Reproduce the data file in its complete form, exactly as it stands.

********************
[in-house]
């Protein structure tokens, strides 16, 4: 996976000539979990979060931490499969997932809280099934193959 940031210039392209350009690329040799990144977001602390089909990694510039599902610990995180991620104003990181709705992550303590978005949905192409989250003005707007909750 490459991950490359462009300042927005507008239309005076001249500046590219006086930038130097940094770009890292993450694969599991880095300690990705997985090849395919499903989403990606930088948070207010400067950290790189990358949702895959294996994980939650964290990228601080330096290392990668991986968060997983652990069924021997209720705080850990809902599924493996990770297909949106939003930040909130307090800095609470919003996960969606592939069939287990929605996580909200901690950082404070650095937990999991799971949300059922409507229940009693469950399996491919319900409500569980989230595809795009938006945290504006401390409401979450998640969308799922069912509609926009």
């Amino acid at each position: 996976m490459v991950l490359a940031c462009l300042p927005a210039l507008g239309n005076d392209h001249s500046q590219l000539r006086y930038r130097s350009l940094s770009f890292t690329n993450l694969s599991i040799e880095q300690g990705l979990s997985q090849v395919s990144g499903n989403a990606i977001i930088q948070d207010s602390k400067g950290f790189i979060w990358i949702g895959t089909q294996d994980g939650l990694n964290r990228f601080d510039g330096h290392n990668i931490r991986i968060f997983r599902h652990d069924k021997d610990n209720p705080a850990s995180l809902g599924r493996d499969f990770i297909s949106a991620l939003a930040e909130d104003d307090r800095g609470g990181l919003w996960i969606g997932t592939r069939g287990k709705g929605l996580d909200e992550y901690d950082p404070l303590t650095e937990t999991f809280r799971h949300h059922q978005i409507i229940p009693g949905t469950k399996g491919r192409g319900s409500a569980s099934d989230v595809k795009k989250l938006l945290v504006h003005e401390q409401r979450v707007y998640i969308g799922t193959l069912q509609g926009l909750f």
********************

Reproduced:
[in-house]
């Protein structure tokens, strides 16, 4: 996976000539979990979060931490499969997932809280099934193959 940031210039392209350009690329040799990144977001602390089909990694510039599902610990995180991620104003990181709705992550303590978005949905192409989250003005707007909750 490459991950490359462009300042927005507008239309005076001249500046590219006086930038130097940094770009890292993450694969599991880095300690990705997985090849395919499903989403990606930088948070207010400067950290790189990358949702895959294996994980939650964290990228601080330096290392990668991986968060997983652990069924021997209720705080850990809902599924493996990770297909949106939003930040909130307090800095609470919003996960969606592939069939287990929605996580909200901690950082404070650095937990999991799971949300059922409507229940009693469950399996491919319900409500569980989230595809795009938006945290504006401390409401979450998640969308799922069912509609926009």
């Amino acid at each position: 996976m490459v991950l490359a940031c462009l300042p927005a210039l507008g239309n005076d392209h001249s500046q590219l000539r006086y930038r130097s350009l940094s770009f890292t690329n993450l694969s599991i040799e880095q300690g990705l979990s997985q090849v395919s990144g499903n989403a990606i977001i930088q948070d207010s602390k400067g950290f790189i979060w990358i949702g895959t089909q294996d994980g939650l990694n964290r990228f601080d510039g330096h290392n990668i931490r991986i968060f997983r599902h652990d069924k021997d610990n209720p705080a850990s995180l809902g599924r493996d499969f990770i297909s949106a991620l939003a930040e909130d104003d307090r800095g609470g990181l919003w996960i969606g997932t592939r069939g287990k709705g929605l996580d909200e992550y901690d950082p404070l303590t650095e937990t999991f809280r799971h949300h059922q978005i409507i229940p009693g949905t469950k399996g491919r192409g319900s409500a569980s099934d989230v595809k795009k989250l938006l945290v504006h003005e401390q409401r979450v707007y998640i969308g799922t193959l069912q509609g926009l909750f």